The best reward that I could get as a physician is if my patient was on 6 medications, and after six months I was able to bring them down to 5, 4, or maybe even 3 medications instead. That would be a reward for me and is what should be our target of focus as clinicians.
Over the years, I think we have forgotten about the true definition of health. We need to look back to the World Health Organization in the mid-40s that defined health as “not merely the absence of disease”, meaning a patient can look physically healthy; weight is perfect, BMI (Body Mass Index) is great, muscle-to-fat ratio is great. But maybe there is something brewing.
Maybe the patient’s labs are creeping up and we need to take a look inside. We may see that there is a disease that could erupt over the coming weeks, months, or even years. We could stop this trend in healthcare, but the only way to do that is by collecting quarterly labs.
A 25-year-old comes into the clinician’s office to establish a relationship. As a routine, we would get baseline labs, which would likely include HbA1C. This is the Standard of Care and is used as a marker for pre-Diabetic screening. However, it is an absolute myth that A1C is a predictor of Diabetes. It is actually designed to evaluate the compliance of medications and diet once the patient has already been diagnosed. This is not to make a pre-Diabetic diagnosis.
A1C is a measurement of the RBC (Red Blood Cell) function and the amount of glucose that is on the RBCs. The RBCs in our blood only live for about 90-120 days. It’s a fallacy and a false satisfaction to the patient to think they aren’t at risk if their A1C is okay, because it’s only a 90-day indicator.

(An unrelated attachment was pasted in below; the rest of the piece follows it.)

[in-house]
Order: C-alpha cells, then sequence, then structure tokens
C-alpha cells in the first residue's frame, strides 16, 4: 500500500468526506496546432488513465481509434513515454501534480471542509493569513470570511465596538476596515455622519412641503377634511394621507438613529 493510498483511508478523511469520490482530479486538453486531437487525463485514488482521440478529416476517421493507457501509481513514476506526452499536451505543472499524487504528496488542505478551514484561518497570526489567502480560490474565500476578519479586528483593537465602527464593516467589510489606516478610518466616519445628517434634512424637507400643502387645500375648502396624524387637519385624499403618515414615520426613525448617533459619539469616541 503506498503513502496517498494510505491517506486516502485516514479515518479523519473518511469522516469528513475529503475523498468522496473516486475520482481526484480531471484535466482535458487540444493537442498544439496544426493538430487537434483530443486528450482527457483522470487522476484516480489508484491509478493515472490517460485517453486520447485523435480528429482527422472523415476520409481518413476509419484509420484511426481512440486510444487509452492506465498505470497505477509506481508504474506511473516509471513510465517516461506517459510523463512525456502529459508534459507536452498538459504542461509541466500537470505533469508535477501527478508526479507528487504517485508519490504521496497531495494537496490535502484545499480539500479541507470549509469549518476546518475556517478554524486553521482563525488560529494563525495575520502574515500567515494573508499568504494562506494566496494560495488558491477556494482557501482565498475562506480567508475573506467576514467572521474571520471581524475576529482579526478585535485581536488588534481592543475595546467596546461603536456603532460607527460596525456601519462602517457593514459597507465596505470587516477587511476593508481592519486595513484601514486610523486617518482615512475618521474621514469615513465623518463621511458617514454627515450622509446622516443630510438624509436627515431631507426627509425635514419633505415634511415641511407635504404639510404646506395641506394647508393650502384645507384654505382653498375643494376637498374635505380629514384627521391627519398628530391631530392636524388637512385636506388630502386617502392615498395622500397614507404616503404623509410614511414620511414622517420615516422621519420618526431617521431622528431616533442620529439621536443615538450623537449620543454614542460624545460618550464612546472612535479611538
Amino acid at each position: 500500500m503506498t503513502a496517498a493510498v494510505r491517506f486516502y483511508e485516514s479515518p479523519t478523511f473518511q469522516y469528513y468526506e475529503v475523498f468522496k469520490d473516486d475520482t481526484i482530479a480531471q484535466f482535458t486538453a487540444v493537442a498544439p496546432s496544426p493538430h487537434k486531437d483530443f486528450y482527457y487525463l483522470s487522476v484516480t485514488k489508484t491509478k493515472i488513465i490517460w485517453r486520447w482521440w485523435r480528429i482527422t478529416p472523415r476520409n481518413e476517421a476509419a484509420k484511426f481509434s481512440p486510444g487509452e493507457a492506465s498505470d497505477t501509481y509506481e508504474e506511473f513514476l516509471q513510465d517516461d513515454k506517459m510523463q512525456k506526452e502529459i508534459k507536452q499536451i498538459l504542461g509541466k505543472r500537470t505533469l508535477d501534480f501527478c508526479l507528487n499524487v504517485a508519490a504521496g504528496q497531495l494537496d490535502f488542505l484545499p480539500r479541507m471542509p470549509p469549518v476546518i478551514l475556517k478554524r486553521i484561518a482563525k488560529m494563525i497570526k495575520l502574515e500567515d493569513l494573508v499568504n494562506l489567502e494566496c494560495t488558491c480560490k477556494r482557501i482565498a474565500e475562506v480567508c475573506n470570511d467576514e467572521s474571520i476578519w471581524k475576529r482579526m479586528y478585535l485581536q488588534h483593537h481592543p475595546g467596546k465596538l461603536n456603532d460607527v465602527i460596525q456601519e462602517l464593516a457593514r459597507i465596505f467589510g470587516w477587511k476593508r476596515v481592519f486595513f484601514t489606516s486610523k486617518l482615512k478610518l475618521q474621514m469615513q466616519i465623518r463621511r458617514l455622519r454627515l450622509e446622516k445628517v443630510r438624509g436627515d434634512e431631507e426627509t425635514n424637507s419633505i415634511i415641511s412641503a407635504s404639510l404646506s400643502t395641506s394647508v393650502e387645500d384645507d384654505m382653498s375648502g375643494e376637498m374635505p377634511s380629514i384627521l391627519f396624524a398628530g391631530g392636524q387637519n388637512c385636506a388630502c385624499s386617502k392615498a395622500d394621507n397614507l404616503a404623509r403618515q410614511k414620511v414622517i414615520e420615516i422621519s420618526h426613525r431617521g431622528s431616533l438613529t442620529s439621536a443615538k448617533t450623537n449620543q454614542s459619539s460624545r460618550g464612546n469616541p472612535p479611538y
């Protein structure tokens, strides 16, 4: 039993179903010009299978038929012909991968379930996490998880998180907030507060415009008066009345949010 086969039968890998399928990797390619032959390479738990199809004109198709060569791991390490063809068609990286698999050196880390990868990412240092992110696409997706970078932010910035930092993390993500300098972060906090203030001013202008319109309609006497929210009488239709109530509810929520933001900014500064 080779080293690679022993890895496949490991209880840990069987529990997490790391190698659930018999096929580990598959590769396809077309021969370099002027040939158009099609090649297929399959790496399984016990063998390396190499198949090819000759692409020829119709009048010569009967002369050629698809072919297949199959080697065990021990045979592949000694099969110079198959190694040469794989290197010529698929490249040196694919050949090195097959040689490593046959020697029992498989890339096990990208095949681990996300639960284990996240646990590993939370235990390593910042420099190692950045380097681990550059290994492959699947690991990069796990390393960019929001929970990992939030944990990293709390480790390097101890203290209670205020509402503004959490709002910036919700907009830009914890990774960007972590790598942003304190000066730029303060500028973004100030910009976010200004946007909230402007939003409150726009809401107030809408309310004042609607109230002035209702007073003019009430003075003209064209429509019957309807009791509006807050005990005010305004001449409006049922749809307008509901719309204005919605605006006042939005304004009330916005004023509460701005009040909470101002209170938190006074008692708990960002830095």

What we should be measuring instead, for optimal diabetic care, is the insulin level. Why? We want to go to the factory where the insulin is produced- the pancreas. If we can see the function of the factory, we can ask ourselves, “is the factory getting tired?” If the pancreas produces an abundance of insulin, which is what stabilizes the blood sugar, for weeks, months, or years, eventually it becomes fatigued. That’s what we want to be able to see. The fasting insulin level can be drawn on a quarterly basis to see if there is an increase in insulin, and from there we can determine if a patient is at risk for Diabetes. A patient should be getting annual labs at the bare minimum, but ideally, they should get these labs quarterly, so the clinician can look for signs of early disease. It is optimal care for the patient to see if there is any reason to believe that they may be at risk.
No disease creeps up overnight. You weren’t healthy yesterday and got Diabetes or cancer today. It was a gradual process over time that could have been discovered if you were getting routine labs on a quarterly basis.
Kayur V. Patel, MD, MRO, FACP, FACPE, FACHE, FACEP